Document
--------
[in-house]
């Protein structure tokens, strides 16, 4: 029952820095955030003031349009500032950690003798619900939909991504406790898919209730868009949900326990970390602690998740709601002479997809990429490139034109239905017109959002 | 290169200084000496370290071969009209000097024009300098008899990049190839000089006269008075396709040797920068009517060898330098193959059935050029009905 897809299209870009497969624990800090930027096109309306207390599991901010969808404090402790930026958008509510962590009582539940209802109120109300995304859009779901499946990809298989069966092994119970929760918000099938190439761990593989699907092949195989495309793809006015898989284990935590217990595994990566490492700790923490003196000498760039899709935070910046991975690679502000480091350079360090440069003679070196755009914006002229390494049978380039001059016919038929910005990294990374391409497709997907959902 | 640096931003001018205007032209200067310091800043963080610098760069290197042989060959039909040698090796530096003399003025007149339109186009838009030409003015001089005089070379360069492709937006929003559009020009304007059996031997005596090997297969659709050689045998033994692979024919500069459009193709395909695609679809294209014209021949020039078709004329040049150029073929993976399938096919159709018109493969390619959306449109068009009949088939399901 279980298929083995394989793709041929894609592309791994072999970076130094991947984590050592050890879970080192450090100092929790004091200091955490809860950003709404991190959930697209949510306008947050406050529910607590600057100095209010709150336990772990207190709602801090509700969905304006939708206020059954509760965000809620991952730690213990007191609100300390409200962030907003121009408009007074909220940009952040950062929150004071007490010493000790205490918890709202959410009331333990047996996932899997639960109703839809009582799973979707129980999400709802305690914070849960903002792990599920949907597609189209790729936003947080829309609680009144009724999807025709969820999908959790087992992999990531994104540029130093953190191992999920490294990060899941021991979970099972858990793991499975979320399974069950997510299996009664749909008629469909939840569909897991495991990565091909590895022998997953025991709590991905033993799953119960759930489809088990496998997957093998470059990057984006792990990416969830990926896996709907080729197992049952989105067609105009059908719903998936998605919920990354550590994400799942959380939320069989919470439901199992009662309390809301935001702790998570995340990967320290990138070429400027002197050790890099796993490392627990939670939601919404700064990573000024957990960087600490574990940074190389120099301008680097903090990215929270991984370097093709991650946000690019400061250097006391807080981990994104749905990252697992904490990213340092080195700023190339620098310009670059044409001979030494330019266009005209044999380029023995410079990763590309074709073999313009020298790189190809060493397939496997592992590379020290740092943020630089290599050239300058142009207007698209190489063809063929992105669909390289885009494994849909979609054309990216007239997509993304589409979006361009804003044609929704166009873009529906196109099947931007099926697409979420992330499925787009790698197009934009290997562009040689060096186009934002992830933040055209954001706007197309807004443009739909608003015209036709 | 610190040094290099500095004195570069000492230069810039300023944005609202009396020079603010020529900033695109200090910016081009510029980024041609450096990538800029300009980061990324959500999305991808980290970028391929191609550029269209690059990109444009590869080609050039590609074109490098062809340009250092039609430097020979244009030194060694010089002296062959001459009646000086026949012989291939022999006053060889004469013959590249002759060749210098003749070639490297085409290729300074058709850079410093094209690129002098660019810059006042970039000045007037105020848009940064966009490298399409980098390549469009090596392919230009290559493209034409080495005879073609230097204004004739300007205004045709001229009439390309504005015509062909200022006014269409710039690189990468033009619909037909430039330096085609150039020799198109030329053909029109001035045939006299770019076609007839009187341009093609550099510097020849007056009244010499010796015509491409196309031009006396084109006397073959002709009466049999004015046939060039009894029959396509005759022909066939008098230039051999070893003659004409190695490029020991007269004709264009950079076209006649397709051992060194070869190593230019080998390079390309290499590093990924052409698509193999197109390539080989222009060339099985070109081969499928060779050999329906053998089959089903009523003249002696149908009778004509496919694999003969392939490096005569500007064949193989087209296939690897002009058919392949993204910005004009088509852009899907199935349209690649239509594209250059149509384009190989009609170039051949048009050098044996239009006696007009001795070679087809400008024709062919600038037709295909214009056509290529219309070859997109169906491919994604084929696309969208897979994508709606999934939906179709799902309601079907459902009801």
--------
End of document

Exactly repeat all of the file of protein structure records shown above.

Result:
[in-house]
């Protein structure tokens, strides 16, 4: 029952820095955030003031349009500032950690003798619900939909991504406790898919209730868009949900326990970390602690998740709601002479997809990429490139034109239905017109959002 | 290169200084000496370290071969009209000097024009300098008899990049190839000089006269008075396709040797920068009517060898330098193959059935050029009905 897809299209870009497969624990800090930027096109309306207390599991901010969808404090402790930026958008509510962590009582539940209802109120109300995304859009779901499946990809298989069966092994119970929760918000099938190439761990593989699907092949195989495309793809006015898989284990935590217990595994990566490492700790923490003196000498760039899709935070910046991975690679502000480091350079360090440069003679070196755009914006002229390494049978380039001059016919038929910005990294990374391409497709997907959902 | 640096931003001018205007032209200067310091800043963080610098760069290197042989060959039909040698090796530096003399003025007149339109186009838009030409003015001089005089070379360069492709937006929003559009020009304007059996031997005596090997297969659709050689045998033994692979024919500069459009193709395909695609679809294209014209021949020039078709004329040049150029073929993976399938096919159709018109493969390619959306449109068009009949088939399901 279980298929083995394989793709041929894609592309791994072999970076130094991947984590050592050890879970080192450090100092929790004091200091955490809860950003709404991190959930697209949510306008947050406050529910607590600057100095209010709150336990772990207190709602801090509700969905304006939708206020059954509760965000809620991952730690213990007191609100300390409200962030907003121009408009007074909220940009952040950062929150004071007490010493000790205490918890709202959410009331333990047996996932899997639960109703839809009582799973979707129980999400709802305690914070849960903002792990599920949907597609189209790729936003947080829309609680009144009724999807025709969820999908959790087992992999990531994104540029130093953190191992999920490294990060899941021991979970099972858990793991499975979320399974069950997510299996009664749909008629469909939840569909897991495991990565091909590895022998997953025991709590991905033993799953119960759930489809088990496998997957093998470059990057984006792990990416969830990926896996709907080729197992049952989105067609105009059908719903998936998605919920990354550590994400799942959380939320069989919470439901199992009662309390809301935001702790998570995340990967320290990138070429400027002197050790890099796993490392627990939670939601919404700064990573000024957990960087600490574990940074190389120099301008680097903090990215929270991984370097093709991650946000690019400061250097006391807080981990994104749905990252697992904490990213340092080195700023190339620098310009670059044409001979030494330019266009005209044999380029023995410079990763590309074709073999313009020298790189190809060493397939496997592992590379020290740092943020630089290599050239300058142009207007698209190489063809063929992105669909390289885009494994849909979609054309990216007239997509993304589409979006361009804003044609929704166009873009529906196109099947931007099926697409979420992330499925787009790698197009934009290997562009040689060096186009934002992830933040055209954001706007197309807004443009739909608003015209036709 | 610190040094290099500095004195570069000492230069810039300023944005609202009396020079603010020529900033695109200090910016081009510029980024041609450096990538800029300009980061990324959500999305991808980290970028391929191609550029269209690059990109444009590869080609050039590609074109490098062809340009250092039609430097020979244009030194060694010089002296062959001459009646000086026949012989291939022999006053060889004469013959590249002759060749210098003749070639490297085409290729300074058709850079410093094209690129002098660019810059006042970039000045007037105020848009940064966009490298399409980098390549469009090596392919230009290559493209034409080495005879073609230097204004004739300007205004045709001229009439390309504005015509062909200022006014269409710039690189990468033009619909037909430039330096085609150039020799198109030329053909029109001035045939006299770019076609007839009187341009093609550099510097020849007056009244010499010796015509491409196309031009006396084109006397073959002709009466049999004015046939060039009894029959396509005759022909066939008098230039051999070893003659004409190695490029020991007269004709264009950079076209006649397709051992060194070869190593230019080998390079390309290499590093990924052409698509193999197109390539080989222009060339099985070109081969499928060779050999329906053998089959089903009523003249002696149908009778004509496919694999003969392939490096005569500007064949193989087209296939690897002009058919392949993204910005004009088509852009899907199935349209690649239509594209250059149509384009190989009609170039051949048009050098044996239009006696007009001795070679087809400008024709062919600038037709295909214009056509290529219309070859997109169906491919994604084929696309969208897979994508709606999934939906179709799902309601079907459902009801």